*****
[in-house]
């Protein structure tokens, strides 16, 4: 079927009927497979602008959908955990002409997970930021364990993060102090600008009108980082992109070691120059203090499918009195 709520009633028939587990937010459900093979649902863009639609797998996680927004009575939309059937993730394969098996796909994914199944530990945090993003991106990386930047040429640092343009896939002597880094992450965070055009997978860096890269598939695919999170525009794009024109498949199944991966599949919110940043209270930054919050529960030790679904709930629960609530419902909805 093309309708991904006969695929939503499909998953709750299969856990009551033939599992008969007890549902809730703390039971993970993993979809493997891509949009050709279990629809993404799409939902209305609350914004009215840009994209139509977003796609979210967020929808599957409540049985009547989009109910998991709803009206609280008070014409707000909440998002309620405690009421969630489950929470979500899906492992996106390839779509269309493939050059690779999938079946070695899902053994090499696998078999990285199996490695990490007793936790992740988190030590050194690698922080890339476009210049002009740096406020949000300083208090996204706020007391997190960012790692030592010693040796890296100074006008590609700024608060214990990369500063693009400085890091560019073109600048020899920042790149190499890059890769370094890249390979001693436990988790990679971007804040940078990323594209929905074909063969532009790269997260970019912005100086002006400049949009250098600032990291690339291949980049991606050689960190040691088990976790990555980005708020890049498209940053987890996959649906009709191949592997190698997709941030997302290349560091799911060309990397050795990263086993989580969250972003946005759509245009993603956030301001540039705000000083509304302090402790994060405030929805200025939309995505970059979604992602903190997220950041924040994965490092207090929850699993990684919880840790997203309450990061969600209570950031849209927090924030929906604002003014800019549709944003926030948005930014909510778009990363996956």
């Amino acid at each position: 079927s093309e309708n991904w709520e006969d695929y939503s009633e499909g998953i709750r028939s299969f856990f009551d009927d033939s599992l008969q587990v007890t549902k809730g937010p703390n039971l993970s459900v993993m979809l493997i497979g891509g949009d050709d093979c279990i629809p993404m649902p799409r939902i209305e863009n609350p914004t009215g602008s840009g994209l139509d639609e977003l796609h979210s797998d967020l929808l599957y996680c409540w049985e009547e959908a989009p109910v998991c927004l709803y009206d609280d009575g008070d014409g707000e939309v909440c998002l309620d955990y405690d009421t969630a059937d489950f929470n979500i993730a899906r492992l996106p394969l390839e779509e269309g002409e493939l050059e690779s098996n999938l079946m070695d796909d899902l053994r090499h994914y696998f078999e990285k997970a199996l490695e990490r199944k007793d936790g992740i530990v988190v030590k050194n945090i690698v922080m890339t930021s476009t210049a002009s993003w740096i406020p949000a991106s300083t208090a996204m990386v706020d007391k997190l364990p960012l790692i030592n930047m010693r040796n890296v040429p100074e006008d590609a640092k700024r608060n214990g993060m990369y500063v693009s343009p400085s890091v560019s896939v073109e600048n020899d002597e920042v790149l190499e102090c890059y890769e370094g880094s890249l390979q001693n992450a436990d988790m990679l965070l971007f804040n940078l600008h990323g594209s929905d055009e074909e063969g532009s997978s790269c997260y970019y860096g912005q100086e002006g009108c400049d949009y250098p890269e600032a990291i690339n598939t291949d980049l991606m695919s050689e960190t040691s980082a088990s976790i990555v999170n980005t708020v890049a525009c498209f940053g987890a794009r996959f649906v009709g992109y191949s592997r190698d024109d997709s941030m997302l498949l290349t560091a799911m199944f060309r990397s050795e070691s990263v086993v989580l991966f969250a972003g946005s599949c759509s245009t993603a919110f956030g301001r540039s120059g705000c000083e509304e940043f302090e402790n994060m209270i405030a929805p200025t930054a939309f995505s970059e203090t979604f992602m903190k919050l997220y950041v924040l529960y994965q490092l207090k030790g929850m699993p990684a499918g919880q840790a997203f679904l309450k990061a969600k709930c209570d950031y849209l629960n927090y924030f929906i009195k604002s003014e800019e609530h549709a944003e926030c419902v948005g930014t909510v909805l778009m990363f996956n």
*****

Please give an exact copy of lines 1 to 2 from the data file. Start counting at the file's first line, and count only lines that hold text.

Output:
[in-house]
């Protein structure tokens, strides 16, 4: 079927009927497979602008959908955990002409997970930021364990993060102090600008009108980082992109070691120059203090499918009195 709520009633028939587990937010459900093979649902863009639609797998996680927004009575939309059937993730394969098996796909994914199944530990945090993003991106990386930047040429640092343009896939002597880094992450965070055009997978860096890269598939695919999170525009794009024109498949199944991966599949919110940043209270930054919050529960030790679904709930629960609530419902909805 093309309708991904006969695929939503499909998953709750299969856990009551033939599992008969007890549902809730703390039971993970993993979809493997891509949009050709279990629809993404799409939902209305609350914004009215840009994209139509977003796609979210967020929808599957409540049985009547989009109910998991709803009206609280008070014409707000909440998002309620405690009421969630489950929470979500899906492992996106390839779509269309493939050059690779999938079946070695899902053994090499696998078999990285199996490695990490007793936790992740988190030590050194690698922080890339476009210049002009740096406020949000300083208090996204706020007391997190960012790692030592010693040796890296100074006008590609700024608060214990990369500063693009400085890091560019073109600048020899920042790149190499890059890769370094890249390979001693436990988790990679971007804040940078990323594209929905074909063969532009790269997260970019912005100086002006400049949009250098600032990291690339291949980049991606050689960190040691088990976790990555980005708020890049498209940053987890996959649906009709191949592997190698997709941030997302290349560091799911060309990397050795990263086993989580969250972003946005759509245009993603956030301001540039705000000083509304302090402790994060405030929805200025939309995505970059979604992602903190997220950041924040994965490092207090929850699993990684919880840790997203309450990061969600209570950031849209927090924030929906604002003014800019549709944003926030948005930014909510778009990363996956």